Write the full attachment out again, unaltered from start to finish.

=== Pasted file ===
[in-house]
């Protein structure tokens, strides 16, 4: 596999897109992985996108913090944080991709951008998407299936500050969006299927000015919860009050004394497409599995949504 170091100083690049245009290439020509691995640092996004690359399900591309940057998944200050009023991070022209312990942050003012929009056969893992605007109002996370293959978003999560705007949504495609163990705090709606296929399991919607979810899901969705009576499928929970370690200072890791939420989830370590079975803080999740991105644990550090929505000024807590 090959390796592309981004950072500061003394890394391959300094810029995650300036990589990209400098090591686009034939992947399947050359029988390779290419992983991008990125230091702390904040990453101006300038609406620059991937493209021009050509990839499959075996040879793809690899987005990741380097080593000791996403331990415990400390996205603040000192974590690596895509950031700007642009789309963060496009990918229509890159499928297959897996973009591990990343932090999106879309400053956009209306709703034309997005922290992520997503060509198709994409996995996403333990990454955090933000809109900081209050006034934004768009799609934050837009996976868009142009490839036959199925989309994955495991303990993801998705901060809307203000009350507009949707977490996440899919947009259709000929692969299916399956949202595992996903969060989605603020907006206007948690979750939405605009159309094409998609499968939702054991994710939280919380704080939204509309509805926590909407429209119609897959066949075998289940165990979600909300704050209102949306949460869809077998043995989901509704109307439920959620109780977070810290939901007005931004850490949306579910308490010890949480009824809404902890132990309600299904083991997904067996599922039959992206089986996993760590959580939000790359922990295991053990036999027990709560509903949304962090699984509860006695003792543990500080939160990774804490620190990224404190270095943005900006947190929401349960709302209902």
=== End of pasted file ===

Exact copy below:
[in-house]
């Protein structure tokens, strides 16, 4: 596999897109992985996108913090944080991709951008998407299936500050969006299927000015919860009050004394497409599995949504 170091100083690049245009290439020509691995640092996004690359399900591309940057998944200050009023991070022209312990942050003012929009056969893992605007109002996370293959978003999560705007949504495609163990705090709606296929399991919607979810899901969705009576499928929970370690200072890791939420989830370590079975803080999740991105644990550090929505000024807590 090959390796592309981004950072500061003394890394391959300094810029995650300036990589990209400098090591686009034939992947399947050359029988390779290419992983991008990125230091702390904040990453101006300038609406620059991937493209021009050509990839499959075996040879793809690899987005990741380097080593000791996403331990415990400390996205603040000192974590690596895509950031700007642009789309963060496009990918229509890159499928297959897996973009591990990343932090999106879309400053956009209306709703034309997005922290992520997503060509198709994409996995996403333990990454955090933000809109900081209050006034934004768009799609934050837009996976868009142009490839036959199925989309994955495991303990993801998705901060809307203000009350507009949707977490996440899919947009259709000929692969299916399956949202595992996903969060989605603020907006206007948690979750939405605009159309094409998609499968939702054991994710939280919380704080939204509309509805926590909407429209119609897959066949075998289940165990979600909300704050209102949306949460869809077998043995989901509704109307439920959620109780977070810290939901007005931004850490949306579910308490010890949480009824809404902890132990309600299904083991997904067996599922039959992206089986996993760590959580939000790359922990295991053990036999027990709560509903949304962090699984509860006695003792543990500080939160990774804490620190990224404190270095943005900006947190929401349960709302209902």